Method in the Madness of Greece’s Government?

606x341_227902_greek-public-television-ert-closes-downMoody’s is putting Greece on credit watch negative because of the threat to government stability following the unilateral shock decision to dissolve the government broadcaster ERT in its current form and make the Greek screens go blank with hardly six hours’ notice.

I reported on the details of the decision in the previous post.

Recent developments give perhaps at least a slight hint why a governing party might engage in behavior which appears like madness: Instead of backing down, the government has threatened the European Broadcasting Union with legal action against the EBU’s transmitting of ERT signals via satellite. What this tell us is that the government’s action was never about shutting down a loss-making organisation, or finding 2,000 candidates for redundancy. It is instead about silencing a media channel, because — since the official closure — the channel costs the Greek government absolutely nothing and is run by what are in effect volunteers. In fact, the unrest and political fall-out costs a lot more than you could ever save by sending 2,000 people home from their jobs. The government is willing to spend all that plus the cost of threating the EBU for broadcasting the “pirate” version of ERT at EBU members’ own cost.

So for the Nea Demokratia (ND) party it can never have been cost savings. I wish we knew what it is that Nea Demokratia was so upset about or afraid of. Perhaps one day we will know.

I could go on and on about evidence that this is the action of a madman: 55 European broadcast executives have signed a petition, etc. etc.; We don’t really need a long list of reminders of the madness that was a unilateral action by one government party against the will of it’s own coalition partners. Instead, we need to talk about what sense is there for ND to wish to appear bereft of sense, and even notch up a gear and pick a fight with otherwise level-headed journalist organisations all over Europe?

Feigning madness can be a useful strategy, such as in the game of “chicken” (also known as “brinkmanship” in the US): When the game is thus: head straight for the oncoming car of your opponent, and the loser is the one who swerves first, the rational strategy is to growl, scream, throw whisky bottles out the window, and generally appear as totally bereft of one’s senses. So why would ND apply this strategy here, since it wasn’t a game of chicken to begin with?

Perhaps the government is happier to have a debate about something that really gets to the heart of the people instead to the heart of the matter. For the heart of the matter, as the government initially itself alluded to, is that the government has failed for three years to find even 2,000 public sector employees to make redundant. That was their original “excuse” for shutting down ERT. And guess what, no-one is talking about this colossal failure any more! Especially since there’s no-one really to broadcast it.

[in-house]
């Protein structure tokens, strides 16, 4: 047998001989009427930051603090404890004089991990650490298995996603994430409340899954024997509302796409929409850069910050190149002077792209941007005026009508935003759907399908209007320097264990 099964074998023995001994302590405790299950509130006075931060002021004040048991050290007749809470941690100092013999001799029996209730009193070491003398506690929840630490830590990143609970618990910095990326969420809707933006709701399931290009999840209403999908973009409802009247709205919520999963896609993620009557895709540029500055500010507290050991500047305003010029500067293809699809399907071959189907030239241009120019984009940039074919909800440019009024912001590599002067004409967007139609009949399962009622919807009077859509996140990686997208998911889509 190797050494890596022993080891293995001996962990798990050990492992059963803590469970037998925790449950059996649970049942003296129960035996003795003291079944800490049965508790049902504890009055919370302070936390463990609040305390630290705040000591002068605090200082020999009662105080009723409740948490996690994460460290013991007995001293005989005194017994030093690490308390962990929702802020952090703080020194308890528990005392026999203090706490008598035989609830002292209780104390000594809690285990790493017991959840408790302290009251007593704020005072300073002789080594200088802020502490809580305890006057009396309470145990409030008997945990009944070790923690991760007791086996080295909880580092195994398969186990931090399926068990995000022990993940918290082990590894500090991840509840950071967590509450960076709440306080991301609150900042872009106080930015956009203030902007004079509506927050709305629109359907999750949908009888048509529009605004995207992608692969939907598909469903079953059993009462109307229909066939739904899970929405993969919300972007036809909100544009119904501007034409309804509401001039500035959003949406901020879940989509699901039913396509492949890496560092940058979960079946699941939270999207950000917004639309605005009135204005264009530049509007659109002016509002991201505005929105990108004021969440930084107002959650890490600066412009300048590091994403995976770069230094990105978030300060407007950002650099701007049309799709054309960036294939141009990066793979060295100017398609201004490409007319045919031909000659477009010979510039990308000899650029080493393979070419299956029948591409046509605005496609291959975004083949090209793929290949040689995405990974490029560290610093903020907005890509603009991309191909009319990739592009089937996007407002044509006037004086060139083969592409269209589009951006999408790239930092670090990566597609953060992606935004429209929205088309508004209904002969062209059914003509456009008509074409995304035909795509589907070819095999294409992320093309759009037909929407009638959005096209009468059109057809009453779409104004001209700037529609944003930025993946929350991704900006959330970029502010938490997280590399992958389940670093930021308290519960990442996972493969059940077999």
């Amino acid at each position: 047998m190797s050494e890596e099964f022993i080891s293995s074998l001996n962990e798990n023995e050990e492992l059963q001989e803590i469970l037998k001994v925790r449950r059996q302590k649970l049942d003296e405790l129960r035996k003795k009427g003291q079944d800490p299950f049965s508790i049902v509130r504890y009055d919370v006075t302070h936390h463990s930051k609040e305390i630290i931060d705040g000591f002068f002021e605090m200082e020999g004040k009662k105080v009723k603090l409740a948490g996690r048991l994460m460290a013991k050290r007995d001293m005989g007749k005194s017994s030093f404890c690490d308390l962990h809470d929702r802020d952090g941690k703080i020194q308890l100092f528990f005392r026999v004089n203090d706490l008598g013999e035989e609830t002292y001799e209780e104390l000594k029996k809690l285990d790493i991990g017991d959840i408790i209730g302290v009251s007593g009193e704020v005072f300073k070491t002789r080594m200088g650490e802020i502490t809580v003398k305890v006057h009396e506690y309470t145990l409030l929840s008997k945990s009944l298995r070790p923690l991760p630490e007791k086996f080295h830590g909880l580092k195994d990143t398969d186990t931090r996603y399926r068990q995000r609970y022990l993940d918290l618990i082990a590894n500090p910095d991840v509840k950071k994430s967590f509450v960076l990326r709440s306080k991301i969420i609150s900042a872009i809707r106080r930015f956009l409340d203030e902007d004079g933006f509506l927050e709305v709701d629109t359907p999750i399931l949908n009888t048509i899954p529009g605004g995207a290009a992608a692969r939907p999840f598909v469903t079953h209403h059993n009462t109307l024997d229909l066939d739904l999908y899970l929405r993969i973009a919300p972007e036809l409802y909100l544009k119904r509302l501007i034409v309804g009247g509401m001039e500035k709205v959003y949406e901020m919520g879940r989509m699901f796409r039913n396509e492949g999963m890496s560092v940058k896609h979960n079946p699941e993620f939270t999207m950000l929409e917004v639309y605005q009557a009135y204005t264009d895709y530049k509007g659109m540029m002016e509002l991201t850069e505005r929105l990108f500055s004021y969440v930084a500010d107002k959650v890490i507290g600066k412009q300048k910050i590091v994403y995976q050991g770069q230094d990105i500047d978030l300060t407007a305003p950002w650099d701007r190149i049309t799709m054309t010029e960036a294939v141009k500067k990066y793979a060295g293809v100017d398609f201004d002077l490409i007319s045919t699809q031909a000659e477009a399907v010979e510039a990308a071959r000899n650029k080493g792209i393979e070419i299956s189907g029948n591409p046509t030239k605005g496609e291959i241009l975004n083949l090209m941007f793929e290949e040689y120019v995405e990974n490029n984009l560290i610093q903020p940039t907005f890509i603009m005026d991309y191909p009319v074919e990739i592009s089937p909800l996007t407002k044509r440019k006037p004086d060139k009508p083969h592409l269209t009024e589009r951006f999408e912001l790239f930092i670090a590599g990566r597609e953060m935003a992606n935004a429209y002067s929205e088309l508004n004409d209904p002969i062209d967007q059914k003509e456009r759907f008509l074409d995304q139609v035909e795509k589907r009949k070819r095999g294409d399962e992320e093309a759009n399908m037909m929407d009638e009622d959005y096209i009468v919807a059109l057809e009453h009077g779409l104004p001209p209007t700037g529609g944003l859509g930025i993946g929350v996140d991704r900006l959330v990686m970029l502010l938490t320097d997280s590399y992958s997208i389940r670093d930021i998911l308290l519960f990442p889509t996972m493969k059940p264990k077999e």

The government’s three party leaders are due to meet right now as I post this. The opposition has planned a speech right in front of the government building, and the junior government partners aren’t planning to talk during the government meeting, but rather thereafter once they are back at their own party headquarters. The stakes are being raised around the table.

Maybe that’s good poker, but more likely it’s a high stakes diversionary tactic. While all this goes on, no one talks about necessary reforms any more. Theater it is, politics it is not, for politics is too painful to contemplate for Greek politicians in government. Maybe they are tired of governing and prefer to put on a good show. Again, I am reminded of the Hitchhiker’s guide to the Galaxy: (I paraphrase) The best candidate for president of the galaxy is not the one who can govern, but the one who can most ably distract people’s attention from the task of government.

And maybe it is better to appear mad over sins of commission (being autocratic, not consulting junior government partners, messing with the media, etc.) that can be dressed up as complying with the troika demands than to be held accountable for three years’ sins of omission. Perhaps there is method in this madness after all.

2 responses to “Method in the Madness of Greece’s Government?

  1. So amazingly well written. You should get these broadcast to a wider audience!!!

    How is the recovery going?

    Cheers from sunny Sweden!

    Johan

    ________________________________

    Like

  2. Pingback: Game Theory and the Debt Ceiling | The Sustainability Report·

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